GOP sees the recall as its way back to power in Western states
DENVER — Republicans frustrated by losing their grip on political power in some Western states have begun deploying a new weapon: the recall.
Once reserved for targeting corrupt or inept elected officials, the recall has become part of the toolkit for Republicans seeking a do-over of election results. One GOP strategist in Colorado has put a name to it — “recall season.”
To be sure, Democrats also have used recalls, most notably in Wisconsin, where they tried unsuccessfully to oust then-Republican Gov. Scott Walker in 2012 over his actions to weaken public sector unions.
But Republicans have been mounting recall efforts against Democratic state lawmakers and governors at an unprecedented rate over the past two years in a handful of Western states, at the same time their political fortunes in those states have been declining.
In 2018, they recalled a freshman state senator in California as a way to temporarily undo a Democratic supermajority.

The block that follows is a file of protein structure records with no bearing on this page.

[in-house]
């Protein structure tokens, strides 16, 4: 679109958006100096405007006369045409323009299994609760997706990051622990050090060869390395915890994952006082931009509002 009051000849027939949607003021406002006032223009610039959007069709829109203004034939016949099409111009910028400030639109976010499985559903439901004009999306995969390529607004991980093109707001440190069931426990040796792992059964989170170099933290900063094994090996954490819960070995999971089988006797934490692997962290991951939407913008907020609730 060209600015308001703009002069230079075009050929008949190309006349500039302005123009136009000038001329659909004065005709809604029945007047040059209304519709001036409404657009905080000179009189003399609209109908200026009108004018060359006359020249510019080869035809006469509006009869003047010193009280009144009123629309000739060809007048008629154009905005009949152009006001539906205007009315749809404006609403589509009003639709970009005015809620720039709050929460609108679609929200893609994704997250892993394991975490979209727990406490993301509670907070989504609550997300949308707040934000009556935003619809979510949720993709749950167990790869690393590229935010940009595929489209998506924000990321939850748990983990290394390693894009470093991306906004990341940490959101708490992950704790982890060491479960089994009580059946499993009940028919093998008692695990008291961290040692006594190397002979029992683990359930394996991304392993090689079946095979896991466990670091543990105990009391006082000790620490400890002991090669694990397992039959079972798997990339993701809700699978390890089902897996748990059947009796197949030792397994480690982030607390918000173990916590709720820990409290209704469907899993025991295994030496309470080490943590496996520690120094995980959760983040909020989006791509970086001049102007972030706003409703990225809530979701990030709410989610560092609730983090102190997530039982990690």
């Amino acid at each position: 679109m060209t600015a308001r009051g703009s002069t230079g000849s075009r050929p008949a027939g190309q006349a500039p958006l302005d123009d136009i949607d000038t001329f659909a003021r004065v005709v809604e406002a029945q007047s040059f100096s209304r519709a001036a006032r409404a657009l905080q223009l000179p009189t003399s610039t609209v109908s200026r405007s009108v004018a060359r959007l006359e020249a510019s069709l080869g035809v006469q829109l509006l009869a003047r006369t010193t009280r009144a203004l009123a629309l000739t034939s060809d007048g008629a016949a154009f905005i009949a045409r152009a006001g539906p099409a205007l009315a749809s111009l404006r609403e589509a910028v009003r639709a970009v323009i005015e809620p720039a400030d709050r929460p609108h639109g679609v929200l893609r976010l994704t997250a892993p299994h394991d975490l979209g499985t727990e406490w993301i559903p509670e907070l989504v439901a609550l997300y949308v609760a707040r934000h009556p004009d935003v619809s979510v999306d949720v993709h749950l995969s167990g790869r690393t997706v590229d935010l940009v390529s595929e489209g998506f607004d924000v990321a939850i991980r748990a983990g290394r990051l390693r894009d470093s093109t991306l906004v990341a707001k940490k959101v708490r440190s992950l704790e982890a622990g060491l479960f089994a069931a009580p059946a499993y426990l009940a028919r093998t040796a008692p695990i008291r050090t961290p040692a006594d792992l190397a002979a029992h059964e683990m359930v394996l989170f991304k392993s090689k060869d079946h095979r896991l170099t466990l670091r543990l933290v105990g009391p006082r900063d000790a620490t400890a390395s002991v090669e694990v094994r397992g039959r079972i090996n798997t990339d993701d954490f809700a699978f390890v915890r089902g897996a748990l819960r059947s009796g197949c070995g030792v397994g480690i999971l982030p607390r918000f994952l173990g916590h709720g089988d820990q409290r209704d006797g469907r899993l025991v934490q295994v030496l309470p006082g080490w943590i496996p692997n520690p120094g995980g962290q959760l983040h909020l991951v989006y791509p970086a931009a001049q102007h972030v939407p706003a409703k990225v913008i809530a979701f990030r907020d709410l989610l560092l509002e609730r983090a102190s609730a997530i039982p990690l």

The same year in Nevada, two Democratic lawmakers and an allied independent fended off recall attempts.
In Oregon, Republicans are pursuing a recall of Democratic Gov. Kate Brown, who was re-elected last year, after GOP lawmakers walked out of the Senate to try to block votes on climate change and education bills.
Colorado, where Democrats control both houses of the legislature and the governor’s office, is seeing its highest level of recall activity since 2013, when two Democratic lawmakers lost their seats for supporting gun control legislation and a third facing recall resigned.
Recall campaigns are targeting Democratic Gov. Jared Polis, two Democratic state House members and two Democrats in the state Senate. Recall committees have been formed for other lawmakers, and the GOP’s top-ranking officials have encouraged the efforts.
U.S. Rep. Ken Buck, newly elected as chairman of the Colorado Republican Party, told supporters earlier this year, “We need to teach them how to spell R-E-C-A-L-L.”